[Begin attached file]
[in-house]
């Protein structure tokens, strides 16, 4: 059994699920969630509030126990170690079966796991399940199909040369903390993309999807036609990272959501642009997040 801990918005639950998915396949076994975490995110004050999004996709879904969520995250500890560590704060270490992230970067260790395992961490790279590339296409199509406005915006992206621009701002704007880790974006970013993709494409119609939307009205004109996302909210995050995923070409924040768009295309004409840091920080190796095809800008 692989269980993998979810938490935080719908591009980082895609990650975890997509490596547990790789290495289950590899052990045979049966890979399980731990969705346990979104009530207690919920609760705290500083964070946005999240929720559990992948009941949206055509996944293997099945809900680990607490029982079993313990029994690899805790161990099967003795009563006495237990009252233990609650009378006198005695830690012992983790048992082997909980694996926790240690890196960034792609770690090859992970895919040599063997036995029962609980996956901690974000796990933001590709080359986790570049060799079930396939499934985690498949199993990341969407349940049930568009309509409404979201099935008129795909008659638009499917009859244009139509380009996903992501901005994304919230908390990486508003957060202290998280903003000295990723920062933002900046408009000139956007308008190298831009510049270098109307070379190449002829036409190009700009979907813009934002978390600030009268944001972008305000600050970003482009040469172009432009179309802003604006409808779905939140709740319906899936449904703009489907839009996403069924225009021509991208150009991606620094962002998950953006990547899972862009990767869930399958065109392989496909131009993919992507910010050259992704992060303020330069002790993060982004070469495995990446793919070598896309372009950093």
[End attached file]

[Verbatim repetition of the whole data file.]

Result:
[in-house]
């Protein structure tokens, strides 16, 4: 059994699920969630509030126990170690079966796991399940199909040369903390993309999807036609990272959501642009997040 801990918005639950998915396949076994975490995110004050999004996709879904969520995250500890560590704060270490992230970067260790395992961490790279590339296409199509406005915006992206621009701002704007880790974006970013993709494409119609939307009205004109996302909210995050995923070409924040768009295309004409840091920080190796095809800008 692989269980993998979810938490935080719908591009980082895609990650975890997509490596547990790789290495289950590899052990045979049966890979399980731990969705346990979104009530207690919920609760705290500083964070946005999240929720559990992948009941949206055509996944293997099945809900680990607490029982079993313990029994690899805790161990099967003795009563006495237990009252233990609650009378006198005695830690012992983790048992082997909980694996926790240690890196960034792609770690090859992970895919040599063997036995029962609980996956901690974000796990933001590709080359986790570049060799079930396939499934985690498949199993990341969407349940049930568009309509409404979201099935008129795909008659638009499917009859244009139509380009996903992501901005994304919230908390990486508003957060202290998280903003000295990723920062933002900046408009000139956007308008190298831009510049270098109307070379190449002829036409190009700009979907813009934002978390600030009268944001972008305000600050970003482009040469172009432009179309802003604006409808779905939140709740319906899936449904703009489907839009996403069924225009021509991208150009991606620094962002998950953006990547899972862009990767869930399958065109392989496909131009993919992507910010050259992704992060303020330069002790993060982004070469495995990446793919070598896309372009950093």